• Let fear of Ap­ple and Google drive bad de­ci­sions — be­com­ing copy­cats with in­fe­rior, late-to-mar­ket prod­ucts few wanted to buy

• Had no co­he­sive strate­gic vi­sion within their lead­er­ship team

• Was a com­pany in tur­moil, fu­eled by the fear of can­ni­bal­iza­tion

• Failed to in­no­vate and cap­i­tal­ize on mar­ket shifts and rapid changes in tech­nol­ogy and user be­hav­ior When I think about Black­Berry’s roller­coaster ride from riches to rags, I can’t help but think about the state of main­stream me­dia. The sim­i­lar­i­ties in their his­to­ries are hard to ig­nore.

Main­stream pub­lish­ers were caught in http://www.clay­tonchris­tensen.com/books/the-in­no­va­tors-dilemma/ The http://www.clay­tonchris­tensen.com/books/the-in­no­va­tors-dilemma/ In­no­va­tor’s Dilemma. Although they saw all the signs, they didn’t see enough value in the tech­nol­ogy to in­vest in any se­ri­ous way, al­low­ing dig­i­tal in­no­va­tors to race right by them in plain sight while they were look­ing in the rearview mir­ror. Too many pub­lish­ers never learned that if you don’t de­stroy the old to build the new in the face of dis­rup­tion, you risk re­peat­ing the fates of oth­ers like Black­Berry and Ko­dak.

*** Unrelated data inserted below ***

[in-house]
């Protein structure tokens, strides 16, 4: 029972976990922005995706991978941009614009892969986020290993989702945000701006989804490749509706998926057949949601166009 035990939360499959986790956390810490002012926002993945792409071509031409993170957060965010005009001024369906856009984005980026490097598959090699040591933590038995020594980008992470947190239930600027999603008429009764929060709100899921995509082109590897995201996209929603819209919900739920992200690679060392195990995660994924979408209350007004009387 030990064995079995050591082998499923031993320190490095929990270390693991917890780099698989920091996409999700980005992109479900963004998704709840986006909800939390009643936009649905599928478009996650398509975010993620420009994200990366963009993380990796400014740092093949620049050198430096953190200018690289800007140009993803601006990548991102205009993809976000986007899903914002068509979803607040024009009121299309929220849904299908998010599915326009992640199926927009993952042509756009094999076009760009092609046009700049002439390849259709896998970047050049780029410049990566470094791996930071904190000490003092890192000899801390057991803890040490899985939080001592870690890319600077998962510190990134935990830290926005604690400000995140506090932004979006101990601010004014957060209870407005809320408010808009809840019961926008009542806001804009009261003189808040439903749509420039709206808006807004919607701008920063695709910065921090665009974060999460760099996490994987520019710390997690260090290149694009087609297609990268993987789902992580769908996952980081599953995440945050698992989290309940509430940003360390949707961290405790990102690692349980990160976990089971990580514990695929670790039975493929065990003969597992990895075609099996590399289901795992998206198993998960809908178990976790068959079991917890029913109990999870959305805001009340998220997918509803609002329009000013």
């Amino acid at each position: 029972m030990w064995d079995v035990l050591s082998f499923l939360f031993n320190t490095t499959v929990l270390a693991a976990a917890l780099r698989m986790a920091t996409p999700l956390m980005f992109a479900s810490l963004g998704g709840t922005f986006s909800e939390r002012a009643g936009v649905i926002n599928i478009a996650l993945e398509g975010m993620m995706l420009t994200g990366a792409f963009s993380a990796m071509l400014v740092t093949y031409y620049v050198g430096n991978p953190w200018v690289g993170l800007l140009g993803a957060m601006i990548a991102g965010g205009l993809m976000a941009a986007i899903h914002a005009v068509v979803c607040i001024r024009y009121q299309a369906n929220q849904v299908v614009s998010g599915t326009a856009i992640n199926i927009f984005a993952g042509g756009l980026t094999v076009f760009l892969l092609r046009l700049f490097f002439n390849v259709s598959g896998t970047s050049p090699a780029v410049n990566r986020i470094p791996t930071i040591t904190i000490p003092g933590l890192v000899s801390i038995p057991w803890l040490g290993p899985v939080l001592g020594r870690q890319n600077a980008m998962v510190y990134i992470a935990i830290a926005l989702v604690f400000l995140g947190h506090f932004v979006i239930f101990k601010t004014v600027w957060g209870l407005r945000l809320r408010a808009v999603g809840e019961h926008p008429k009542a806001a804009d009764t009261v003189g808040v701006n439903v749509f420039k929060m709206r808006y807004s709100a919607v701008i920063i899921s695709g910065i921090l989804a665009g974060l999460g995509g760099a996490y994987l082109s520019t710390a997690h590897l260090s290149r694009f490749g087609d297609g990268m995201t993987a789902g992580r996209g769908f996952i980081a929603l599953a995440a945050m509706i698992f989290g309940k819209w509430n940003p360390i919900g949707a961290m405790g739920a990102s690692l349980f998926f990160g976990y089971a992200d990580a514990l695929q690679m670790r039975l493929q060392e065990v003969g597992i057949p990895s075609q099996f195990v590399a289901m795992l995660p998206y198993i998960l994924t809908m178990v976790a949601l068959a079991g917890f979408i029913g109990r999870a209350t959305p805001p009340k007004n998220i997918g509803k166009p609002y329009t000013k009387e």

Just like Black­Berry, legacy pub­lish­ers…

• Have held their read­ers in dis­dain for years; too of­ten https://www.pressreader.com/@The_In­sider/cs­b_B53ff­sPpf­sKJM6UdDd­vMp­wD_xAdzh­ta_mPQDNBsc­qReG8wX40fY_y­oeP2PCl0QZuC3PN0fmjEN08kp1LYmhT_g" re­fer­ring to them as id­iots

• Are par­a­lyzed by their fear of can­ni­bal­iz­ing their print prod­ucts

• Live in con­stant anx­i­ety over Face­book and Google

• Fail to in­no­vate and cap­i­tal­ize on the changes in tech­nol­ogy and so­cial be­hav­ior

The re­sult?

Many legacy pub­lish­ers are now at risk of los­ing it all by try­ing to, not only stop time, but re­verse it. They opened the dig­i­tal ad­ver­tis­ing door to star­tups they ig­nored for years and now yell, “Foul!” — ac­cus­ing vi­sion­ary in­no­va­tors of steal­ing their con­tent and their rev­enue.